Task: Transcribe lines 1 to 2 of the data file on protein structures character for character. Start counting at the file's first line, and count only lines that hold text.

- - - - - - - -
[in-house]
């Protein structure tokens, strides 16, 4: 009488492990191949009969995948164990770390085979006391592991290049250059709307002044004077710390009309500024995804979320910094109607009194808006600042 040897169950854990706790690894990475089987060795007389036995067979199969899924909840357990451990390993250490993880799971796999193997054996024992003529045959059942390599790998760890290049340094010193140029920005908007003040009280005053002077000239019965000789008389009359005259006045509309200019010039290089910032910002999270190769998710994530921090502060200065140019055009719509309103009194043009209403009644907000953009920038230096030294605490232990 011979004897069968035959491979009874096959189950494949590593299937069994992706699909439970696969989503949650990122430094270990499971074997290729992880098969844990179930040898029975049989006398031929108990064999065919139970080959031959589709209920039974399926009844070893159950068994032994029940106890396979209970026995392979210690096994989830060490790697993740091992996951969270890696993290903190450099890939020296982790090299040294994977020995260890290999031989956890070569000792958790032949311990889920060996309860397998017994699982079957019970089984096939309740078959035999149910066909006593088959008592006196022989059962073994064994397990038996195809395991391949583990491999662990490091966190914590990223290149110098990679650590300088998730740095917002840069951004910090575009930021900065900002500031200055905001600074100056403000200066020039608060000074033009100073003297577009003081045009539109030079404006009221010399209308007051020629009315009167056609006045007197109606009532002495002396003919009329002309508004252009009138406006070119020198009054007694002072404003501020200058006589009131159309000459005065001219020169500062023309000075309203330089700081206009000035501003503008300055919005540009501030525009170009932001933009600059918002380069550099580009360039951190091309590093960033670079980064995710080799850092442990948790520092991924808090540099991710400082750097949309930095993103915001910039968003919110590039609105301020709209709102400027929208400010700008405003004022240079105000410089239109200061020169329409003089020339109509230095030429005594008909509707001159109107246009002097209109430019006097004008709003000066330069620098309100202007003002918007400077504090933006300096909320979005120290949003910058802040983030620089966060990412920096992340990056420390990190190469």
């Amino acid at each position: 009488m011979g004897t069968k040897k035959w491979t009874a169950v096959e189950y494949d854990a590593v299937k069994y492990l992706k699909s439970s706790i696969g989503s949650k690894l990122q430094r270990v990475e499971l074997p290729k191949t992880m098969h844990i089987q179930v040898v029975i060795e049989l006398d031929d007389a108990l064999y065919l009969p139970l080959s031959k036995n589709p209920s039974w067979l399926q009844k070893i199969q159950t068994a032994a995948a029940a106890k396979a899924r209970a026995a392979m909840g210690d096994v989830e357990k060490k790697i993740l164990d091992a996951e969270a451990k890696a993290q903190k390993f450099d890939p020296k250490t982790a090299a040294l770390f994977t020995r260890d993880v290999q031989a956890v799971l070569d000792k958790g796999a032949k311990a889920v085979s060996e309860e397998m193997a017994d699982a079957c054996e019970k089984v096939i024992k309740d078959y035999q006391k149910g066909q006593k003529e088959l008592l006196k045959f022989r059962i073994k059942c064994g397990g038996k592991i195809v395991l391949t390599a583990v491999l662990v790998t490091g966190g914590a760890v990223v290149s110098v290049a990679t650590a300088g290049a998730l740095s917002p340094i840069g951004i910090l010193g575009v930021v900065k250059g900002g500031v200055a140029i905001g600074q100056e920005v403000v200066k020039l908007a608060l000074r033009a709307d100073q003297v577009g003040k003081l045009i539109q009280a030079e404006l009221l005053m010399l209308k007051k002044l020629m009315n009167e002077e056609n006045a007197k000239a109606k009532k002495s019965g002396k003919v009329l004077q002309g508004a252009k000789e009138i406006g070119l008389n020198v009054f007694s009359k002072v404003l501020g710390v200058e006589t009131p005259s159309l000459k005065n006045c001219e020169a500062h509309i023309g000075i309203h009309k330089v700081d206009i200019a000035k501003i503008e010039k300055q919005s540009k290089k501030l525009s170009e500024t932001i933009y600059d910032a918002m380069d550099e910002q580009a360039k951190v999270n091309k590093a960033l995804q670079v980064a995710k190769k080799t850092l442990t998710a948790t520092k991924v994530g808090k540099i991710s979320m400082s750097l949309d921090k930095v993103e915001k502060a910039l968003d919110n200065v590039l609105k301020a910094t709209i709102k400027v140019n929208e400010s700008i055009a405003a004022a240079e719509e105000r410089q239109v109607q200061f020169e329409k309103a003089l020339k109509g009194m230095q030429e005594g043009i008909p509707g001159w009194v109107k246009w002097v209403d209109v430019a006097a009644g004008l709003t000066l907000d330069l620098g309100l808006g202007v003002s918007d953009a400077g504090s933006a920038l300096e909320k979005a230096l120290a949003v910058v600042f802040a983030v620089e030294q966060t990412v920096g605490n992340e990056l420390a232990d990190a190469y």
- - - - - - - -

[in-house]
């Protein structure tokens, strides 16, 4: 009488492990191949009969995948164990770390085979006391592991290049250059709307002044004077710390009309500024995804979320910094109607009194808006600042 040897169950854990706790690894990475089987060795007389036995067979199969899924909840357990451990390993250490993880799971796999193997054996024992003529045959059942390599790998760890290049340094010193140029920005908007003040009280005053002077000239019965000789008389009359005259006045509309200019010039290089910032910002999270190769998710994530921090502060200065140019055009719509309103009194043009209403009644907000953009920038230096030294605490232990 011979004897069968035959491979009874096959189950494949590593299937069994992706699909439970696969989503949650990122430094270990499971074997290729992880098969844990179930040898029975049989006398031929108990064999065919139970080959031959589709209920039974399926009844070893159950068994032994029940106890396979209970026995392979210690096994989830060490790697993740091992996951969270890696993290903190450099890939020296982790090299040294994977020995260890290999031989956890070569000792958790032949311990889920060996309860397998017994699982079957019970089984096939309740078959035999149910066909006593088959008592006196022989059962073994064994397990038996195809395991391949583990491999662990490091966190914590990223290149110098990679650590300088998730740095917002840069951004910090575009930021900065900002500031200055905001600074100056403000200066020039608060000074033009100073003297577009003081045009539109030079404006009221010399209308007051020629009315009167056609006045007197109606009532002495002396003919009329002309508004252009009138406006070119020198009054007694002072404003501020200058006589009131159309000459005065001219020169500062023309000075309203330089700081206009000035501003503008300055919005540009501030525009170009932001933009600059918002380069550099580009360039951190091309590093960033670079980064995710080799850092442990948790520092991924808090540099991710400082750097949309930095993103915001910039968003919110590039609105301020709209709102400027929208400010700008405003004022240079105000410089239109200061020169329409003089020339109509230095030429005594008909509707001159109107246009002097209109430019006097004008709003000066330069620098309100202007003002918007400077504090933006300096909320979005120290949003910058802040983030620089966060990412920096992340990056420390990190190469």